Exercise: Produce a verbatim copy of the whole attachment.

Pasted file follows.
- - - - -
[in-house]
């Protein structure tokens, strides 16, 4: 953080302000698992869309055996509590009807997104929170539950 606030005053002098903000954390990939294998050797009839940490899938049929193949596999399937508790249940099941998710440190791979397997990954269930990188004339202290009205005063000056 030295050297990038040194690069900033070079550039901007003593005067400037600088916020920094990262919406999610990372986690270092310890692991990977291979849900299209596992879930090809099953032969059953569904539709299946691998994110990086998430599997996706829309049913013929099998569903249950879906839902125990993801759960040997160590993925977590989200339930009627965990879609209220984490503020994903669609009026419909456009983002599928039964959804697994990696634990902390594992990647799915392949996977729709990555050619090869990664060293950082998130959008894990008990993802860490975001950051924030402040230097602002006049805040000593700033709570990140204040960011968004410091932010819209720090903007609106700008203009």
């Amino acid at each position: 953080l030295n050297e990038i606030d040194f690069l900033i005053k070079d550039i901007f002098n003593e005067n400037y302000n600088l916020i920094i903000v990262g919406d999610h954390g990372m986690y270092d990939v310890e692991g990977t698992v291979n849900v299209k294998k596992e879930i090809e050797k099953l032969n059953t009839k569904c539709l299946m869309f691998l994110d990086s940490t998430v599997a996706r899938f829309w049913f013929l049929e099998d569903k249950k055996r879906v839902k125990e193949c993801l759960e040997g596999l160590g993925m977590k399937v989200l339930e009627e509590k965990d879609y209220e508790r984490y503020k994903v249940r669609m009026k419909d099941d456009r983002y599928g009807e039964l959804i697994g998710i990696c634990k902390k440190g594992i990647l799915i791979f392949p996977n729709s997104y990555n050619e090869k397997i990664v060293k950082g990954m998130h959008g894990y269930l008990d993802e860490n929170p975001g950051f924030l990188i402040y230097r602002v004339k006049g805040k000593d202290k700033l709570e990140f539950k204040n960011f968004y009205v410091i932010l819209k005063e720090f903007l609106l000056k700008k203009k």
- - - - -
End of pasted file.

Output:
[in-house]
């Protein structure tokens, strides 16, 4: 953080302000698992869309055996509590009807997104929170539950 606030005053002098903000954390990939294998050797009839940490899938049929193949596999399937508790249940099941998710440190791979397997990954269930990188004339202290009205005063000056 030295050297990038040194690069900033070079550039901007003593005067400037600088916020920094990262919406999610990372986690270092310890692991990977291979849900299209596992879930090809099953032969059953569904539709299946691998994110990086998430599997996706829309049913013929099998569903249950879906839902125990993801759960040997160590993925977590989200339930009627965990879609209220984490503020994903669609009026419909456009983002599928039964959804697994990696634990902390594992990647799915392949996977729709990555050619090869990664060293950082998130959008894990008990993802860490975001950051924030402040230097602002006049805040000593700033709570990140204040960011968004410091932010819209720090903007609106700008203009």
């Amino acid at each position: 953080l030295n050297e990038i606030d040194f690069l900033i005053k070079d550039i901007f002098n003593e005067n400037y302000n600088l916020i920094i903000v990262g919406d999610h954390g990372m986690y270092d990939v310890e692991g990977t698992v291979n849900v299209k294998k596992e879930i090809e050797k099953l032969n059953t009839k569904c539709l299946m869309f691998l994110d990086s940490t998430v599997a996706r899938f829309w049913f013929l049929e099998d569903k249950k055996r879906v839902k125990e193949c993801l759960e040997g596999l160590g993925m977590k399937v989200l339930e009627e509590k965990d879609y209220e508790r984490y503020k994903v249940r669609m009026k419909d099941d456009r983002y599928g009807e039964l959804i697994g998710i990696c634990k902390k440190g594992i990647l799915i791979f392949p996977n729709s997104y990555n050619e090869k397997i990664v060293k950082g990954m998130h959008g894990y269930l008990d993802e860490n929170p975001g950051f924030l990188i402040y230097r602002v004339k006049g805040k000593d202290k700033l709570e990140f539950k204040n960011f968004y009205v410091i932010l819209k005063e720090f903007l609106l000056k700008k203009k």